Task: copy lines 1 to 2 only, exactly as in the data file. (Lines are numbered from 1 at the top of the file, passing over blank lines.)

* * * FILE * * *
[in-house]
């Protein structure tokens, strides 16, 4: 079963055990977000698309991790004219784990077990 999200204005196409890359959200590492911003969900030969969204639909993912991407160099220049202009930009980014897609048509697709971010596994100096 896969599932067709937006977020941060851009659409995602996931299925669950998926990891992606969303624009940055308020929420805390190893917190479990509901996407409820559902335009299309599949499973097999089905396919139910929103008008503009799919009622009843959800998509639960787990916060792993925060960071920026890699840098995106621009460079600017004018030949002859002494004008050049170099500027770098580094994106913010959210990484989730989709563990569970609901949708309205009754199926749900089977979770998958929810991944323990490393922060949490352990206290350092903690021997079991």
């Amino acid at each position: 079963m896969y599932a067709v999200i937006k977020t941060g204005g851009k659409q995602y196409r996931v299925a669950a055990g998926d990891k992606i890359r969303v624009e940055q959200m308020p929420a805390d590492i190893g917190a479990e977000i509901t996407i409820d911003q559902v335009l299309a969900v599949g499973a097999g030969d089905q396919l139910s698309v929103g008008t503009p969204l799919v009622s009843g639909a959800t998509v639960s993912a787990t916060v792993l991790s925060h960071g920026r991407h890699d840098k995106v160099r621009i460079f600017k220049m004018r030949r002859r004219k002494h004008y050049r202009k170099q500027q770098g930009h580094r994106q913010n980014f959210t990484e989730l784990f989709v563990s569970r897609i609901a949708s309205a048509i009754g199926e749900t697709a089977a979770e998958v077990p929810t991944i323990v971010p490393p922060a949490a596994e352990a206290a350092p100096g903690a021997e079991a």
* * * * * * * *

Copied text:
[in-house]
């Protein structure tokens, strides 16, 4: 079963055990977000698309991790004219784990077990 999200204005196409890359959200590492911003969900030969969204639909993912991407160099220049202009930009980014897609048509697709971010596994100096 896969599932067709937006977020941060851009659409995602996931299925669950998926990891992606969303624009940055308020929420805390190893917190479990509901996407409820559902335009299309599949499973097999089905396919139910929103008008503009799919009622009843959800998509639960787990916060792993925060960071920026890699840098995106621009460079600017004018030949002859002494004008050049170099500027770098580094994106913010959210990484989730989709563990569970609901949708309205009754199926749900089977979770998958929810991944323990490393922060949490352990206290350092903690021997079991």